Stevenson, Robert Louis. Strange Case of Dr. Jekyll and Mr. Hyde. Norton Critical Editions. Edited by Katherine Lineham. New York: W.W. Norton and Company, 2003. Print.

Twilight. Directed by Catherine Hardwicke, Summit Entertainment, 2008. Film.

Wilde, Oscar. The Picture of Dorian Gray. New York: Dover Publications, 1993. Print.


Beresford, Matthew. The White Devil: The Werewolf in European Culture. London: Reaktion Books, 2013. Print.


Blood Libel: The Anti-Semitic Root of Vampirism



(1) NKJV. Hebrews 6:4-6; 1 Thessalonians 2:14-15.

(2) At what point was this publicly repudiated by the Catholic Church? October 28, 1965, in a document called Nostra Aetate, produced by Pope Paul VI.

(3) Harold of Glouchester, 1168.

(4) Robert of Bury, 1181.

(5) 1183.

(6) The 1190 Massacre of York resulted in the deaths of 150 Jews when they took shelter in a royal castle; some Jews chose to commit suicide rather than face the tortures of the mob.

(7) Note the dates; although this was nowhere near Easter, the rumor had diverged at this point.

(8) Interesting to note, while the foreigner, Outsider vampires feasted on the native women in an act of both corruption and invasion, temporarily analogous ‘native vampires’ attacked their own bloodlines first, turning on their immediate family for sustenance and infection. While Outsider vampires represented a ‘Yellow Peril’ of racial insecurity and conflicting nationalist identity, native vampires represented pseudo-incestuous abusive family ties, where the silent threat came from within.

(9) Specific laws forbade the perpetuation of debt or creation of interest on loans or labour in the Quran; the unfortunate propensity for Jews to take after banking and flourish monetarily only underscored class divisions.


Bennett, Gillian. Bodies: Sex, Violence, Disease, and Death in Contemporary Legend. Jackson: University of Mississippi Press, 2005. Print. Pg 255.

Chaucer, Geoffrey. The Canterbury Tales. Translated by Ronald L. Ecker and Eugene J. Crook. 2016. Web.

Holmes, Colin. “The Ritual Murder Accusation in Britain.” The Blood Libel Legend: A Casebook in Anti-Semitic Folklore. Madison: University of Wisconsin Press, 1991. Print. Originally sourced from Ethnic and Racial Studies, vol. 4, no. 3, July 1981: 265-288. Print.

Ivry, Benjamin. “Why the Blood Libel Won’t Die.” Forward: Culture. 7 September 2015. Web.

Marx, Karl. Grundrisse. Translated by Martin Nicolaus. Marxist Internet Archive, 2002. Web. Pg. 557.

Marx, Karl. On the Jewish Question. Translated, Proofed, and Corrected by Andy Blunden, Matthew Grant, and Matthew Carmody. Marxist Internet Archive, 2009. Web.

Nosferatu: A Symphony of Horror. Directed by F.W. Murnau, Prana Film, 1922. Film.

Pope Paul VI. Declaration on the Relation of the Church to Non-Christian Religions: Nostra Aetate. 28 October 1965. Web.

Shakespeare, William. The Merchant of Venice. The Complete Works of William Shakespeare. 1993. Web.

Thomas of Monmouth. The Life and Miracles of St. William of Norwich. Edited and Translated by Augustus Jessopp and Montague Rhodes James. Cambridge: Cambridge University Press, 1896. Web.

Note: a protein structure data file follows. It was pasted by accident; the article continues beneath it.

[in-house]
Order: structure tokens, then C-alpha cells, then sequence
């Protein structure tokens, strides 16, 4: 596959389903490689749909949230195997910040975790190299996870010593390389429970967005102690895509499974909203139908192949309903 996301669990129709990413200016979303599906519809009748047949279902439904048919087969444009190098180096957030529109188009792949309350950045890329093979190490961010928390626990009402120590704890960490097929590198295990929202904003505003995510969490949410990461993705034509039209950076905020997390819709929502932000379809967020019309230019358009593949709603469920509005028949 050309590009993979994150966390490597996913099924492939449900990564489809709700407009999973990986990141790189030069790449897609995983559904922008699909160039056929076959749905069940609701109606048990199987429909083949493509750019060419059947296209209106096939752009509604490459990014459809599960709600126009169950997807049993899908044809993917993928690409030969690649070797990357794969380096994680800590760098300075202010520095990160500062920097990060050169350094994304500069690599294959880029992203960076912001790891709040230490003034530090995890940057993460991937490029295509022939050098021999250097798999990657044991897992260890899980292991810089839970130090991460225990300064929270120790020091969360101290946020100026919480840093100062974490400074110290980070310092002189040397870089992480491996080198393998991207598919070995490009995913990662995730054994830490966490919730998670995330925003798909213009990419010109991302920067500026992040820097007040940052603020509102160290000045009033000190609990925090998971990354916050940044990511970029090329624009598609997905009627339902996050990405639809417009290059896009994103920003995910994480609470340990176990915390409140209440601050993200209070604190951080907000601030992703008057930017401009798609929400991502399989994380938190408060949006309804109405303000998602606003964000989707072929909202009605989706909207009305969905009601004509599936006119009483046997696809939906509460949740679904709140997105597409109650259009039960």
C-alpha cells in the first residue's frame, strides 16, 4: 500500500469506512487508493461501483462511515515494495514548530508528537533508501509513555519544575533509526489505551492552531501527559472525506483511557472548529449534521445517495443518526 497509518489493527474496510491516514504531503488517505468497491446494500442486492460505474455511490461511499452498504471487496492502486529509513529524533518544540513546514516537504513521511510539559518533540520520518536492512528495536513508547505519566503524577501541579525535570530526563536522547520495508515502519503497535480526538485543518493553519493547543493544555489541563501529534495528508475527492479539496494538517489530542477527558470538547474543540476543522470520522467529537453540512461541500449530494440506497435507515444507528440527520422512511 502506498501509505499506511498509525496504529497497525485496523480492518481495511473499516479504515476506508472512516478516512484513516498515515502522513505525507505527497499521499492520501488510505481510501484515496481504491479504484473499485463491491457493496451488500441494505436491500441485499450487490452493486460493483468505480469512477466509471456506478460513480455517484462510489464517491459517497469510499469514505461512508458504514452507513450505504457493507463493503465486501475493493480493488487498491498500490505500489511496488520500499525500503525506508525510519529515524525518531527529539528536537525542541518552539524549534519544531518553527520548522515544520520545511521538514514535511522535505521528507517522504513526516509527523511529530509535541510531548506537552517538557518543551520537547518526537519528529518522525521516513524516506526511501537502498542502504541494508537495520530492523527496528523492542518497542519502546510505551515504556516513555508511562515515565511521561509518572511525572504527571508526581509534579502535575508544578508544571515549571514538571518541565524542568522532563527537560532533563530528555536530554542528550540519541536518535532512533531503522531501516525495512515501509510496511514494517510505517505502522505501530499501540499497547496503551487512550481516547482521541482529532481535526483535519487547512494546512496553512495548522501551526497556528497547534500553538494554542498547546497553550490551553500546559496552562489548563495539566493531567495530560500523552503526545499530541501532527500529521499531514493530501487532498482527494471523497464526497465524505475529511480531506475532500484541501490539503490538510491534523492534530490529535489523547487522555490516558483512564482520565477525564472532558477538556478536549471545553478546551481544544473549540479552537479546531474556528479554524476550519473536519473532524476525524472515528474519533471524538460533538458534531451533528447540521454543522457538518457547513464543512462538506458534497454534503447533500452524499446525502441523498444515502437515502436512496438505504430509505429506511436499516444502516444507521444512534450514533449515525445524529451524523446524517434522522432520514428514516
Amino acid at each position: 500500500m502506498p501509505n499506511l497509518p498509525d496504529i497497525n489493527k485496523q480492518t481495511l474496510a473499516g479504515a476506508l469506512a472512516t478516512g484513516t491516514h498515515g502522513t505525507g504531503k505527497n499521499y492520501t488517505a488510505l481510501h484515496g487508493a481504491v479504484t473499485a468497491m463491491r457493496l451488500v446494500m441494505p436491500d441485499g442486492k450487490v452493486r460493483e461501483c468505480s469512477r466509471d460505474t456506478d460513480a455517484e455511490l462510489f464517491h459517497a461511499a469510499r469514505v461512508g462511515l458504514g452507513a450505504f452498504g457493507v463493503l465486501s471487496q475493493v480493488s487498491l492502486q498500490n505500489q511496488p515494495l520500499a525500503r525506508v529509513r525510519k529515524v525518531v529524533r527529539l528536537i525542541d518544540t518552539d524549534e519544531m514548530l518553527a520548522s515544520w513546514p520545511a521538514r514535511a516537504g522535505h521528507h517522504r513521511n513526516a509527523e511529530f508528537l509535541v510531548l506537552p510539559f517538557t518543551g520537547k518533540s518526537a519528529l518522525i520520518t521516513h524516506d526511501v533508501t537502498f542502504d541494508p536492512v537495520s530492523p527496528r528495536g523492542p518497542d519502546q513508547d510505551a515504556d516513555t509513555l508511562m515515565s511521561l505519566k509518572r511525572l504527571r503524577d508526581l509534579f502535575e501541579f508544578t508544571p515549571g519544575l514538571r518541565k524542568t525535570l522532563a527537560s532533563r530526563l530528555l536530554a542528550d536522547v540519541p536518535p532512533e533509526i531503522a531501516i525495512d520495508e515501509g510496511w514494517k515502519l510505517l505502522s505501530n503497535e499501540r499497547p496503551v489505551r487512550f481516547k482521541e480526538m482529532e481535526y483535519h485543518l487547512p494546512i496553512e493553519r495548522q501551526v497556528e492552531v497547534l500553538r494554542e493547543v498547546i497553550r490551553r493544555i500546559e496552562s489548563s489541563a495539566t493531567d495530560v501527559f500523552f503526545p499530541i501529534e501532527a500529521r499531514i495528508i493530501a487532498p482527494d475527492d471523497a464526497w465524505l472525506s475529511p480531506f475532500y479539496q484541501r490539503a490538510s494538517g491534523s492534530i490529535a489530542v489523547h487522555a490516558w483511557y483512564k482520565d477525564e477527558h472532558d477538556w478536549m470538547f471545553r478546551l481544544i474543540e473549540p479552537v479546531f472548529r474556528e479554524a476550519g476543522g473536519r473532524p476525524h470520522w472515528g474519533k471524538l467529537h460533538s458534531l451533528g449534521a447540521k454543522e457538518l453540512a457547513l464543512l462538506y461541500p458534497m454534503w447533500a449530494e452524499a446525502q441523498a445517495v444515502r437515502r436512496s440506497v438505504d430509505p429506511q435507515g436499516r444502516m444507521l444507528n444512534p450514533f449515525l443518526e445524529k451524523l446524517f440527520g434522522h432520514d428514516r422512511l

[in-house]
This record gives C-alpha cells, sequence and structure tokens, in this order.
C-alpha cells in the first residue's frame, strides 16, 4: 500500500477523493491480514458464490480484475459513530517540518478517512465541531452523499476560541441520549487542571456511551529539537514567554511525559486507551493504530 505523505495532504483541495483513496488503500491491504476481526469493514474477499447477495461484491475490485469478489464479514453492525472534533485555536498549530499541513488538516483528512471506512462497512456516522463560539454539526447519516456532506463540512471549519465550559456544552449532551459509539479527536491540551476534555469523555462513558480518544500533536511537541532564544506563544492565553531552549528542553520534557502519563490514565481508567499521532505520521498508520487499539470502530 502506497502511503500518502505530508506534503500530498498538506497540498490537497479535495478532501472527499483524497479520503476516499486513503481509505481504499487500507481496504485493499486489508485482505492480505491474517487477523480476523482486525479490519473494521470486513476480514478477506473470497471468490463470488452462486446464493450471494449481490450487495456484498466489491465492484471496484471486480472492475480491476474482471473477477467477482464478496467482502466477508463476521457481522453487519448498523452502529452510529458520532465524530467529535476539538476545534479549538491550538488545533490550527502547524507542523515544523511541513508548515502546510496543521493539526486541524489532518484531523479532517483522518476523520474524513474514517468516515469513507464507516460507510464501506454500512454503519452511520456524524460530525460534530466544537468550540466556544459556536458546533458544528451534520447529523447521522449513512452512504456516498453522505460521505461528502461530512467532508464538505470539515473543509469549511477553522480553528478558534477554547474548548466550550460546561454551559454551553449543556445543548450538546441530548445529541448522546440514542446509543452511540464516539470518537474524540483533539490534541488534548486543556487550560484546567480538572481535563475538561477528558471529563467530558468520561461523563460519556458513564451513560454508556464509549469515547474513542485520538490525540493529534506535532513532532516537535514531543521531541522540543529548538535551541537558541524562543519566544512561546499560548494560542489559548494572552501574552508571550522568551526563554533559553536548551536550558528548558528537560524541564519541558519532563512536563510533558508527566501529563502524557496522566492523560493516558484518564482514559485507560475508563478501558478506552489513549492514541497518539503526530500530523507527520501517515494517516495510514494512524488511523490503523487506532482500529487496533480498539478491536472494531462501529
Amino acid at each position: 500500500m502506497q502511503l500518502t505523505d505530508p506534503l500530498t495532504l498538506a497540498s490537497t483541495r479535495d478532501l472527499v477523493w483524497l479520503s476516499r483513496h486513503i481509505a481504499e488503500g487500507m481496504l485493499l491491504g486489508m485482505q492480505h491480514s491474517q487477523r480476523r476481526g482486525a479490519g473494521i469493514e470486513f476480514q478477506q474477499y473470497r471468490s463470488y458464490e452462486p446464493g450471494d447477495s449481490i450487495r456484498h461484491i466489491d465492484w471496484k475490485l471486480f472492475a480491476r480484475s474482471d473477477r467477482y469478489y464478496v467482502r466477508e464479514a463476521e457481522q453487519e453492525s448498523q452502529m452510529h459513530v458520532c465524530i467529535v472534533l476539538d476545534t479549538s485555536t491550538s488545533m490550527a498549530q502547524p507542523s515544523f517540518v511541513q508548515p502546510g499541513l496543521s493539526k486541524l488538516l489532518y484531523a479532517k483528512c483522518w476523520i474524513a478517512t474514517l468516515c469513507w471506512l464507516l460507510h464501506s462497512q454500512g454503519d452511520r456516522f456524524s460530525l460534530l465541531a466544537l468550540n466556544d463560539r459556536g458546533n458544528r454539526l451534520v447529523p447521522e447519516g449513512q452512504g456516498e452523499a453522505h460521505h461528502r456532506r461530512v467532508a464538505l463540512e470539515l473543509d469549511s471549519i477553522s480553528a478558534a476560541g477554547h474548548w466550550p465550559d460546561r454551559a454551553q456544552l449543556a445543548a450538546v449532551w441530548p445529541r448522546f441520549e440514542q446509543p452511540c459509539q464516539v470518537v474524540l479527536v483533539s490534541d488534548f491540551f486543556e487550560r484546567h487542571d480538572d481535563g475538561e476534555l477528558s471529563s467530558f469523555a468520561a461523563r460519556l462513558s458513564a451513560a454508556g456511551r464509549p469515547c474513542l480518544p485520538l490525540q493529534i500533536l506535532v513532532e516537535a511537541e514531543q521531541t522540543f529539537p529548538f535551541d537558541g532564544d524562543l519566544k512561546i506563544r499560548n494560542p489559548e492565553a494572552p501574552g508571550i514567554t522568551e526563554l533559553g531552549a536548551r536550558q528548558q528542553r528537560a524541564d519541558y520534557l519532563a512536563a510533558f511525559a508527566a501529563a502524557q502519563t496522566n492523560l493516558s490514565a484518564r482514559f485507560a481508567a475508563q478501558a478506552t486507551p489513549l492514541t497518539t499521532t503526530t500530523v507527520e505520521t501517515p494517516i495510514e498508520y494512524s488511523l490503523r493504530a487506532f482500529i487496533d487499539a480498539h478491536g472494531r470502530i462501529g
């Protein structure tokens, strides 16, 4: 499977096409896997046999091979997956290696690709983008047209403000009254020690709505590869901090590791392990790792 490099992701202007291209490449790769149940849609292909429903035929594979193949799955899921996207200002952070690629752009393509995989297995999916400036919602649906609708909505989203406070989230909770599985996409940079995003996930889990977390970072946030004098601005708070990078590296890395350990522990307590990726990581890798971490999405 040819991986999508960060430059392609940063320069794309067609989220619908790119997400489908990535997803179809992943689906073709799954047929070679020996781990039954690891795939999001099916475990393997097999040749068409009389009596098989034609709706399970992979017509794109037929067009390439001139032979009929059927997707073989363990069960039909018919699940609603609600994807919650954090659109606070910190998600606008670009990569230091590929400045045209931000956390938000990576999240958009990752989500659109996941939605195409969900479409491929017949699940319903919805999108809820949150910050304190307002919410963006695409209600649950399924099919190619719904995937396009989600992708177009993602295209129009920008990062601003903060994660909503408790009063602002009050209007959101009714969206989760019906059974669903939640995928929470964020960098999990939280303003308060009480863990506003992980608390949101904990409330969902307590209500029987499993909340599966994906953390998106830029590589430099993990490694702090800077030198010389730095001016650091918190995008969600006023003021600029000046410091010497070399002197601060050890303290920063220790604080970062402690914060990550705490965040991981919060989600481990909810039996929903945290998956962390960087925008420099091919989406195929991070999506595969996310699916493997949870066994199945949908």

Zanger, Jules. “A Sympathetic Vibration: Dracula and the Jews.” English Literature in Transition, 1880-1920. 34 (1991): 33-44. Print.

Further Reading:
O’Malley, Patrick. “The Blood of the Saints: Vampirism from Polidori to Stoker.” Catholicism, Sexual Deviance, and Victorian Gothic Culture. Cambridge: Cambridge UP, 2006. 130-164. Print.

The Werewolf/Vampire Dichotomy

Buffy the Vampire Slayer. Created by Joss Whedon, Mutant Enemy Productions and 20th Century Fox Television, 1997. Television.

Dark Shadows. Created by Dan Curtis, starring Jonathan Frid, Dan Curtis Productions, Worldvision Distribution, and CBS Television Distribution, 1966. Television.

Dracula. Directed by Tod Browning, starring Bela Lugosi, Universal Pictures, 1931. Film.

The Hunger. Directed by Tony Scott, Metro-Goldwyn-Mayer, 1983. Film.

Interview with the Vampire. Directed by Neil Jordan, Warner Bros. Pictures, 1994. Film.

King, Stephen. ‘Salem’s Lot. New York: Anchor Books, 2011. Print.

The Munsters. Created by Allan Burns and Chris Hayward, starring Fred Gwynne, Yvonne De Carlo, and Al Lewis, NBC Universal Television Distribution, 1964. Television.

Nosferatu: A Symphony of Horror. Directed by F.W. Murnau, Prana Film, 1922. Film.

Rice, Anne. Interview with the Vampire. New York: Ballantine Books, 1991. Print.

True Blood. Created by Alan Ball, Warner Bros. Television and HBO Enterprises, 2008. Television.

Twilight. Directed by Catherine Hardwicke, Summit Entertainment, 2008.

Vampire Diaries. Developed by Kevin Williamson and Julie Plec, Warner Bros. Television Distribution, 2009. Television.


Barber, Paul. Vampires, Burial, and Death: Folklore and Reality. New Haven: Yale University Press, 1988. Print.

Dresser, Norine. American Vampires: Fans, Victims, and Practitioners. New York: Vintage Books Press, 1990. Print.

Keats, John. “La Belle Dame Sans Merci.” The Poetical Works of John Keats, 1884. Updated 2016. Web.

Le Fanu, J.S. Carmilla. Project Gutenberg. Updated 2016. Web.

Lecouteux, Claude. The Secret History of Vampires: Their Multiple Forms and Hidden Purposes. Rochester: Inner Traditions, 2010. Print.

Manhke, Aaron. “They Made a Tonic.” Lore. from Lore, March 18, 2015. iTunes Store.

Sherman, Aubrey. Vampires: The Myths, Legends, and Lore. Avon: Adams Media, 2014. Print.

Stoker, Bram. “Case Studies in Contemporary Criticism.” Dracula. Second Edition. Edited by John Paul Riquelme. Boston: Bedford/St. Martin’s, 2016. Print. (Individual essays located therein will be cited separately to relevant posts.)

Other Monsters

Mahnke, Aaron. Lore. March 18, 2015 onward. iTunes Store.

Shelley, Mary. Frankenstein. Second Norton Critical Edition. Edited by J. Paul Hunter. New York: W.W. Norton and Company, 2012. Text.